26 January 2020

Hop to it! These Bemboka farmers need your help!

| Elka Wood
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Mmmmm. Beer

Bemboka producers Ryefield Hops supply some of your favourite craft breweries. Photos: Supplied.

If you love beer – good beer, that is – you’ve tasted Ryefield Hops.

The Bemboka farm supplies its fresh, citrusy hops from the Bega Valley to Capital Brewing Co, Bent Spoke, 4Pines, Cuppitt Craft Brewers, Longstocking Brewery, the Batch Brewing Co and many others.

Established in 2016 and run by sisters Karen Taylor and Jade McManus, along with Karen’s husband Morgan Taylor, this fledgling business has been badly hit by drought and fire this season, and they’ve recently confirmed that despite investing heavily in expanding this season, they will have no crop this year.

Damaged hop plants

Jade estimates that more than half the 3,000 new hop plants they planted last year have died.

Despite the driest conditions farmers have ever seen last year, the Ryefield crew kept hoping there was the potential for a small harvest, and that by buying water and hand-watering their new plants they could “limp them over the line”.

In fact, Jade was hand-watering the hops on December 30th 2019 when she saw a “huge plume of smoke appear in an instant,” – the Weri-Beri fire was nearing Bemboka.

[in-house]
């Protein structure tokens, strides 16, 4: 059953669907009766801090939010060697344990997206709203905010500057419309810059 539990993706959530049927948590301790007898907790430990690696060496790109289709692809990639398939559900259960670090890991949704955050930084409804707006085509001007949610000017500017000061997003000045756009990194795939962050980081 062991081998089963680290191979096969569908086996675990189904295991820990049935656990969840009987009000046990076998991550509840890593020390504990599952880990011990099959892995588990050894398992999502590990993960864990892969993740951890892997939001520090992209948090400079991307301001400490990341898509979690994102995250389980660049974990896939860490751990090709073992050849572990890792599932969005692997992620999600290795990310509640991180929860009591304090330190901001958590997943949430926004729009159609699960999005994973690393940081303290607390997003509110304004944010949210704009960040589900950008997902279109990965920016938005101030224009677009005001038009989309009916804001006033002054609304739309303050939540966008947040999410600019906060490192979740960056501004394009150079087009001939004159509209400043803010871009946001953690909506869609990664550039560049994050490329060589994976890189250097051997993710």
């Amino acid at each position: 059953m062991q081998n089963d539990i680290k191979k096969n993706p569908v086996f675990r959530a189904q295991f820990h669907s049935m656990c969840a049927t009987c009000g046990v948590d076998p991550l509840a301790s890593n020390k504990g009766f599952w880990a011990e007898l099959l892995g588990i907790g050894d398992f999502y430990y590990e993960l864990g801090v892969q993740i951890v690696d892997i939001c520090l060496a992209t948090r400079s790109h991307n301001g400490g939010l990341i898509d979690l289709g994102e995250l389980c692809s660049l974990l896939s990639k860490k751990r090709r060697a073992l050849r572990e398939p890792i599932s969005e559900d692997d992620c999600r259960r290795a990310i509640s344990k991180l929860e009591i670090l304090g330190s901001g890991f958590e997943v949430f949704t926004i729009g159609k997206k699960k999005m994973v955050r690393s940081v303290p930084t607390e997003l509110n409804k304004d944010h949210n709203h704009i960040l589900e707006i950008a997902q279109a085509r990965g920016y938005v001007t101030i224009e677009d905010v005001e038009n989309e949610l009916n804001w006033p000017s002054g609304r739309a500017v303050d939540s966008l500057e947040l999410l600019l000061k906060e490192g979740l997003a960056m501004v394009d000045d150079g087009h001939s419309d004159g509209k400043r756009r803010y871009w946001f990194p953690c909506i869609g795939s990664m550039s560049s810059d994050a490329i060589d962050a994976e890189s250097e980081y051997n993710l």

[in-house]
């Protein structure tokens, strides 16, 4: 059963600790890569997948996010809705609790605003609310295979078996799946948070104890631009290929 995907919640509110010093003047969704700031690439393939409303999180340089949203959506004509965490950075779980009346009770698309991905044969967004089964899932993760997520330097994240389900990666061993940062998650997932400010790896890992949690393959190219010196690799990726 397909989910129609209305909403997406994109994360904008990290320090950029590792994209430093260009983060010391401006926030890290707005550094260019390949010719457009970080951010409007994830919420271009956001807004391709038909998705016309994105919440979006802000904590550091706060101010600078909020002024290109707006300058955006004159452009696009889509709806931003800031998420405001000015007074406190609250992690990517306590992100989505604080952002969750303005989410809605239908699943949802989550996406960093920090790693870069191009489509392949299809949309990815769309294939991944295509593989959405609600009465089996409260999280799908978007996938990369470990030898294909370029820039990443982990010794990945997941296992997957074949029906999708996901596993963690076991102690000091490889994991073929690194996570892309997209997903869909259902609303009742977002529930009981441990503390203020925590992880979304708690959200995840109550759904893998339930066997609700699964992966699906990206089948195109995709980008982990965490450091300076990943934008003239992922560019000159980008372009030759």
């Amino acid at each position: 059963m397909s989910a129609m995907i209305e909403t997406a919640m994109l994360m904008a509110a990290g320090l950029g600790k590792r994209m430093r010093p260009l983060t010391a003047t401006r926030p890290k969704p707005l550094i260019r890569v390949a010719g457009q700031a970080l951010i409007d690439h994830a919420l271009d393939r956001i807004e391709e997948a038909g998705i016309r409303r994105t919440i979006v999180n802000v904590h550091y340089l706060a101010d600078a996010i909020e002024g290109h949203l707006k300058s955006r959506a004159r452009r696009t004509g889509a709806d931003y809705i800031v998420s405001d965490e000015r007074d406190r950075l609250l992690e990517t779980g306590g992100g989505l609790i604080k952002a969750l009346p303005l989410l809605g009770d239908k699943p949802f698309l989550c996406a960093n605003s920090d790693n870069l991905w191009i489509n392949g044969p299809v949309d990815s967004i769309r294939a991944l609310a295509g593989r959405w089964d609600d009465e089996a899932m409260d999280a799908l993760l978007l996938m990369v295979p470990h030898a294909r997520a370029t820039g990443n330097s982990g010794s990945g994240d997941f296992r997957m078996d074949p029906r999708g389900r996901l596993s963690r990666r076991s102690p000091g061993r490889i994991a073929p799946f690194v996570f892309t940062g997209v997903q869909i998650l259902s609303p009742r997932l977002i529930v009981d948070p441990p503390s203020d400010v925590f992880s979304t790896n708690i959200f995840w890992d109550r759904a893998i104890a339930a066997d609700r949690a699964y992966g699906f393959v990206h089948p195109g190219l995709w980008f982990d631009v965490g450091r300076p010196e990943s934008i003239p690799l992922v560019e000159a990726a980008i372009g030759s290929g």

Morgan stayed to fight the fire if necessary while Karen and Jade were busy evacuating themselves and friends and family.

The fire came right up the back of Bemboka’s main street but thankfully didn’t impact the farm.

“We’d lost about 50 per cent of the new plants before the fires and we’re unsure how many others have been lost due to the indirect impact of heat, smoke and wind, ” Jade says.

“It’s pretty hard, losing all that time and money we put into last year’s expansion and all down to factors that are totally out of our control – drought and then fire.”

Rainbow over Bemboka

Despite some spectacular storm clouds moving in this summer, the Bemboka area has seen very little rainfall.

About 20 mm of rain fell on the farm last week but Jade says it will make little difference at this point.

After seeing three small but successful harvests, these farmers are sure about the marketability of hops, although luckily, none of them has quit their day jobs yet.

“The question isn’t ‘is the market there?’ It’s ‘can we make it through these environmental setbacks to another good year?'” Jade says.

Encouraged by numerous friends, Ryefield Hops has set up a fundraising site to accept donations to help cover costs after the crop losses due to drought and fire.

“The 3,000 new plants cost $30,000 and if we could get enough to replant the ones we’ve lost, that’d be great,” Jade says.

Water security is also a priority and any excess funds would be used to construct another large dam on the property.

Harvest crew

The Ryefield harvest crew in the 2018/19 season.

“Everyone in the brewing community has been amazingly supportive and empathetic. We see this fundraiser as a way to get back on our feet as we won’t have anything to sell this year,” Jade says.

“We can’t walk away now, we’ve put too much into Ryefield.”

If you’d like to donate, head to Help A Hop.

A $10 donation equals the purchase of one hop rhizome.

Donations over $100 will be offered a tour of Ryefield Hops next growing season to see the hops first hand.

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